But the rest, I don’t know. I’ve been teaching, the last intake of students were the best and worst I’ve ever had, their behaviour got so bad that my class was actually moved so we didn’t disturb other classes and I came home that day feeling I had to either stop teaching forever and do something else or sort out what was going wrong that evening. I did the second, to the extent that for the rest of their course they worked solidly, hard, well and as near as makes no difference, in silence except when they should have been talking.

And then it stopped. No more students this term. No more commute. And no teachers, books, Alice Cooper or evening walks around a crisply cold Christmas Fair in the reflected glow of floodlit a Norman tower solidly brooding the centuries into millennia.

It makes me think of Christmas holidays years ago, at school and just after, when everyone I knew drove out in a cavalcade of cars and motorcycles people pretend are classics now to a pub that’s become someone’s house, deep in the fields, to sit under gas space heaters in sub-zero temperatures, marvelling at each other’s new coats and stories and boots and leg warmers and jeans and the certain knowledge that as Chris Rea put it, in so many ways, like the time a girl said no, don’t open this gate down a lane you think is a shortcut, just no. A lane that turned out to lead to an unfenced quarry late one night; past here there was no place to go.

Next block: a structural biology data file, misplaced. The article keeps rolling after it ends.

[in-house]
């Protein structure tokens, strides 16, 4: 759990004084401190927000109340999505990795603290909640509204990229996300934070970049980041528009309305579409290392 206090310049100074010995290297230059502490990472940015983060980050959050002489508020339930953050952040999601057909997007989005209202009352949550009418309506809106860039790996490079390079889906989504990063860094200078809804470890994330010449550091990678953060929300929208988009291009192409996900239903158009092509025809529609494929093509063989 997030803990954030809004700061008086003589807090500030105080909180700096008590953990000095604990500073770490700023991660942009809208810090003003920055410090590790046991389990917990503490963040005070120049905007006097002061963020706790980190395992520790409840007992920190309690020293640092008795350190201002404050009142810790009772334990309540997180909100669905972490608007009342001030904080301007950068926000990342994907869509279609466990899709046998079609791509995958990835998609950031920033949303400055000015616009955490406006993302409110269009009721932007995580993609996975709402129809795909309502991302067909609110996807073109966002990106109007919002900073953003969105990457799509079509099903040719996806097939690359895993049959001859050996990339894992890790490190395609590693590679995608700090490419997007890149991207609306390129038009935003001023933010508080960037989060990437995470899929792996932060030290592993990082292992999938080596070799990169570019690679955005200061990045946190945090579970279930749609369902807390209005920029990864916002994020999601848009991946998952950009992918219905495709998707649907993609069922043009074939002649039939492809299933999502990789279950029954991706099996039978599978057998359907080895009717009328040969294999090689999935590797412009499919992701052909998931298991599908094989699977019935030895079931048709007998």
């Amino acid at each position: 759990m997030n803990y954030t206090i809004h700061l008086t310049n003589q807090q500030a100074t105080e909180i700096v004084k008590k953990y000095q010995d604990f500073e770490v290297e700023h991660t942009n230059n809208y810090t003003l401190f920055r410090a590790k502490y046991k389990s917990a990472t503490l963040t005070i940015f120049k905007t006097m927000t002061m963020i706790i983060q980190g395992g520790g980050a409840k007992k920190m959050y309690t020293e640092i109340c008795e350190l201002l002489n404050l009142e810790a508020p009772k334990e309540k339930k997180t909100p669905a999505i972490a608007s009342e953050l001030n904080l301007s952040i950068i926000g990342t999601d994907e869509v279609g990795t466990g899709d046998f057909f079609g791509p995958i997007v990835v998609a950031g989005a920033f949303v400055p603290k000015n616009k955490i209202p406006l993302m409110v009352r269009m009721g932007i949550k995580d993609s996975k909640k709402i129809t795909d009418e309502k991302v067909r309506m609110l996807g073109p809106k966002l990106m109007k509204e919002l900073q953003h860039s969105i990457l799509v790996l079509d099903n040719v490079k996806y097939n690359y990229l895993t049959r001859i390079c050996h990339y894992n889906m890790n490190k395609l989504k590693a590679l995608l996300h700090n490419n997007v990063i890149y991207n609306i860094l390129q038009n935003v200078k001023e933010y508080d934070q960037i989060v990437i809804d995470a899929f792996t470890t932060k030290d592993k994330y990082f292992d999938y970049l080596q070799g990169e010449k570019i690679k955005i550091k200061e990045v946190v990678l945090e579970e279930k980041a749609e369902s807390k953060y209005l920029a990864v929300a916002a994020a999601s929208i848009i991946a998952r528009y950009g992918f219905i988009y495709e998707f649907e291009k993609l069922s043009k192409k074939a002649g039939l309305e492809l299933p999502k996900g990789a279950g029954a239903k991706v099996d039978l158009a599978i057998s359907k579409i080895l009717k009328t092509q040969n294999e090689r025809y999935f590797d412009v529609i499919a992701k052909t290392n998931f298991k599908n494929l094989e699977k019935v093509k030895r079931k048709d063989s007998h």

And everything, as Ben said.

I wake up every morning right now, thinking it’s then. Maybe I’m getting old. Maybe it’s because people are showing some interest unexpectedly in Not Your Heart Away again. Maybe it’s because I’m writing again, properly, doing the thing I should always have done.

I don’t know. But I like this feeling, these ever-circling years on the wing.



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Because I never had much money when I first started riding motorcycles and driving cars; because once when I was a student I took a car to a garage and the brakes failed leaving (I mean none. At all. After it had just gone for its MoT. In Bath, at a garage renowned for the foxiness of the mechanics’ girlfriends if not the mechanics’ other manual skills); because another garage charged me a couple of hundred pounds i didn’t have to not fix something I fixed myself using a £10 part from a scrapyard, I always at least try to fix things that go wrong with my vehicles. IMG_0218